Sunday, February 19, 2017

Starting Out with Lensbaby

I recently purchased a Lensbaby Composer Pro II kit, which includes three lenses, or what they call optics.  The kit includes a "lens" that tilts and several "optics": the Sweet 35, a 35 mm lens that fits into the Composer Pro body, a Sweet 50, which is a 50 mm lens, the Edge 80, an 80 mm lens, and two macro lenses that can be fitted to the other lenses for close-up work.

I've finished reading two Kindle books on the Lensbaby and have started experimenting with the kit.  It's a way different way of working.  The Sweet 35 and Sweet 50 optics create a circular "sweet spot" that's in focus and that can be rotated via the Composer Lens body so the focus spot can be moved around the frame, with the out-of-focus zone in a place of your choosing.

The following photo was made using the Sweet 35 lens focused sharply on the stone fence and then tilted to the right so the "sweet spot" would be on that side of the frame, highlighting the fence and softening the tree at the left so it is barely recognizable.  I converted the photo to B&W in post-processing.

I'm having fun with these lenses, though I have a lot to learn about them yet.


Tuesday, December 27, 2016

Photogenic Subjects



John and Barbara Gerlach, in the second edition of Digital Nature Photography, describe three essential factors for making successful nature photographs.  
The first is that you can’t make a good photograph of a scene that is lacking in interest.  For landscape photography, this might normally require a site with natural beauty.
For many landscape photographers, the goal is to create images that portray great natural beauty and have a strong emotional impact.  Sunrises are popular favorites and often successful subjects for this purpose.  Great Smoky Mountains National Park, Tennessee.  Nikon D810, Nikon 70-200 mm f2.8 VR lens, at 200 mm, 1/125 sec., f11, ISO 100, tripod.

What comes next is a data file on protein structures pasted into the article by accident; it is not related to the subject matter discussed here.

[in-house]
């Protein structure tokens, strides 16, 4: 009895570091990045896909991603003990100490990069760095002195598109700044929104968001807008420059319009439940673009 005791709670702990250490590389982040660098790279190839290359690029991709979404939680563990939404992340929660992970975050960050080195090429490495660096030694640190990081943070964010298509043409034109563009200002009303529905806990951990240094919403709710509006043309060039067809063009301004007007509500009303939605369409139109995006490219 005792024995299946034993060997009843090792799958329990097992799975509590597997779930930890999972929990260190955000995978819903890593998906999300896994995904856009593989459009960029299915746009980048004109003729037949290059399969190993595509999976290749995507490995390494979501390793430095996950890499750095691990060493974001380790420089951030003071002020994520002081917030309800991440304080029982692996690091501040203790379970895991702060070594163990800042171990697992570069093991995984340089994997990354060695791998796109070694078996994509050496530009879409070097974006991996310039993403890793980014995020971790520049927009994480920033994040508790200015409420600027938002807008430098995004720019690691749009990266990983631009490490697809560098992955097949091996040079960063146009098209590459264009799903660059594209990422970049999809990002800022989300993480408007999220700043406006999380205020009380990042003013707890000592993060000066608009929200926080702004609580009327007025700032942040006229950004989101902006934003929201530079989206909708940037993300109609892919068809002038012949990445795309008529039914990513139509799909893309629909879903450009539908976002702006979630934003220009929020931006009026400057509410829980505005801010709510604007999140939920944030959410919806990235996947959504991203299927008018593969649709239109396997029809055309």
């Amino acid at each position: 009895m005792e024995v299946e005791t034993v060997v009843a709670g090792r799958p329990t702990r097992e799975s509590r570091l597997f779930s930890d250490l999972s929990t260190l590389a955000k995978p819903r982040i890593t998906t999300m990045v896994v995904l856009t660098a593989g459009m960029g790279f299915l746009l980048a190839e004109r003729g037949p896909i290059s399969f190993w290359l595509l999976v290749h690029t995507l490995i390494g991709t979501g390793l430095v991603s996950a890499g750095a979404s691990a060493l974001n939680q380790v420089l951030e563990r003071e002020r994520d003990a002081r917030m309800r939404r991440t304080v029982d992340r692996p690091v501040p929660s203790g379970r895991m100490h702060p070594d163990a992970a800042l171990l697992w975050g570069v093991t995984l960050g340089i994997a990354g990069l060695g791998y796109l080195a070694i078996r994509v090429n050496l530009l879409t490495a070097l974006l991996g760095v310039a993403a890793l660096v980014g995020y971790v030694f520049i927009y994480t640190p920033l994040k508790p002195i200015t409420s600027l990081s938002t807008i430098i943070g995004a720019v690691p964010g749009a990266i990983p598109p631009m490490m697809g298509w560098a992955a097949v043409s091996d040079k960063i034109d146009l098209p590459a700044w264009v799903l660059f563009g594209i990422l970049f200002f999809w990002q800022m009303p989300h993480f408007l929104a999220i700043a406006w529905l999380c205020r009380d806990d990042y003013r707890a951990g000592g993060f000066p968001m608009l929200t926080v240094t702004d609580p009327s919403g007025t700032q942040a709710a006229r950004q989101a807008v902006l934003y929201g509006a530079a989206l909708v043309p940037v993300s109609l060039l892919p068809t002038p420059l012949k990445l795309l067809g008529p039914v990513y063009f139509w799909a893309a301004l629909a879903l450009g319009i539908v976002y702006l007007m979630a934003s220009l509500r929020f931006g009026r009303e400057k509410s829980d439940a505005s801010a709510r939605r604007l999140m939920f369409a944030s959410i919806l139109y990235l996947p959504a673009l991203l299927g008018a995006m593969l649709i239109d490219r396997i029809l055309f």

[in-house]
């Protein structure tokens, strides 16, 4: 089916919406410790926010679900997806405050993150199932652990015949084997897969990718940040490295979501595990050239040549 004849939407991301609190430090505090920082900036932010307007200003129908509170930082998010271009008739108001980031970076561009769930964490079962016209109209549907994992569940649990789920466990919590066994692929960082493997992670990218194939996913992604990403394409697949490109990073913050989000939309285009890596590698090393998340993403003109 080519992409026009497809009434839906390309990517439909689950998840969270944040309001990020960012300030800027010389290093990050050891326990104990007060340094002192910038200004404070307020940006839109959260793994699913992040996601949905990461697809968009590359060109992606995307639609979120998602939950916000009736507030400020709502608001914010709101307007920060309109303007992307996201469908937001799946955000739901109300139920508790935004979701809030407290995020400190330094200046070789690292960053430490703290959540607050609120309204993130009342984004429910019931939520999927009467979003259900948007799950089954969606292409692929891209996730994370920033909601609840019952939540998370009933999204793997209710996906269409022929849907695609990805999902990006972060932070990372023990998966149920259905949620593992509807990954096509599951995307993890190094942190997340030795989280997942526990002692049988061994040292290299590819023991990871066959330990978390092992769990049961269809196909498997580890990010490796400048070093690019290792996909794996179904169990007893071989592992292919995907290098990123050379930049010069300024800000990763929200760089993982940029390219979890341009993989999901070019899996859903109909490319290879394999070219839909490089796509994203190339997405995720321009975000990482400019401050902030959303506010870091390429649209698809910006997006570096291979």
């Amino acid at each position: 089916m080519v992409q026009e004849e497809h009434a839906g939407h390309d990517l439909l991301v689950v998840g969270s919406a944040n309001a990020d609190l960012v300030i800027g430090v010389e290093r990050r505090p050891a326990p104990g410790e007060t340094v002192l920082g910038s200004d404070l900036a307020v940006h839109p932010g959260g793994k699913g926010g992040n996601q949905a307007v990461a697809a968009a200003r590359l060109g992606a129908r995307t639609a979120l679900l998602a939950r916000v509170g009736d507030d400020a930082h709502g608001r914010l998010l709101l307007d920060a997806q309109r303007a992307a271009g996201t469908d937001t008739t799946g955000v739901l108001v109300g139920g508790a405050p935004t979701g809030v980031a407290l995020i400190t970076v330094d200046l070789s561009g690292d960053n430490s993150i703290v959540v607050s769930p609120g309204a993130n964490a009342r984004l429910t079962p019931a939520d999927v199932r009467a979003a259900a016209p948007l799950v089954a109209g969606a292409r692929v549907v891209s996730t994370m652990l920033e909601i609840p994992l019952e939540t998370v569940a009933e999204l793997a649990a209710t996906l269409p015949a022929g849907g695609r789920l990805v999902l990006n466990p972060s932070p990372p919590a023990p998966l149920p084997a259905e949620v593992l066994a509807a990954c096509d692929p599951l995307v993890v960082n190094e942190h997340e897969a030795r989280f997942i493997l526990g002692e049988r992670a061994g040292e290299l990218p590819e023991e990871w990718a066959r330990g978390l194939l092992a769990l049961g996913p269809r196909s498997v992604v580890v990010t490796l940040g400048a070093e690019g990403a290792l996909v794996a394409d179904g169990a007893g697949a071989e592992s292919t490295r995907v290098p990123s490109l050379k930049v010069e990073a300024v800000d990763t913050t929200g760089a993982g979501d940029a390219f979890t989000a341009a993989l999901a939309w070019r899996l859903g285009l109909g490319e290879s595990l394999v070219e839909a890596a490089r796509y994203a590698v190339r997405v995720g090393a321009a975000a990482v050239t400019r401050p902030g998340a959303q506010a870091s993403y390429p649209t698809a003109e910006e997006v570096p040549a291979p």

But when we speak about a photogenic subject, what do we mean?  The term has many synonyms.  Some of these do, in fact, refer to scenes of native beauty, which is what the Gerlachs intend by including this criterion.  These synonyms include the terms picturesque, pretty, beautiful, and attractive.  But others, like graphic, striking, and camera-friendly allow for less than beautiful subjects.
Structures such as this operating water mill can make up in charm what they may lack in natural beauty.  Cable Mill, Cades Cove, Great Smoky Mountains National Park, Tennessee.  Nikon D810, Nikon 24-70 mm f2.8 lens at 38 mm, 1/100 sec., f2.8, ISO 800. 
Thus, not all photogenic subjects need to be beautiful.  Some interesting subjects may be notable for reasons other than beauty and others may even be downright ugly.  What gives them the potential to make photogenic photos is the fact that they are appealing for one reason or another.  In my judgment, the natural world offers far more variety and interest than can be found in the spectacularly beautiful alone.  Besides, not all of us have access to dramatic scenery on a regular basis.  That’s one reason my personal definition of “photogenic” has been expanded to include the subjects you’ll see in my book, Creative Composition for Landscape Photography, now available for Kindle on Amazon.com.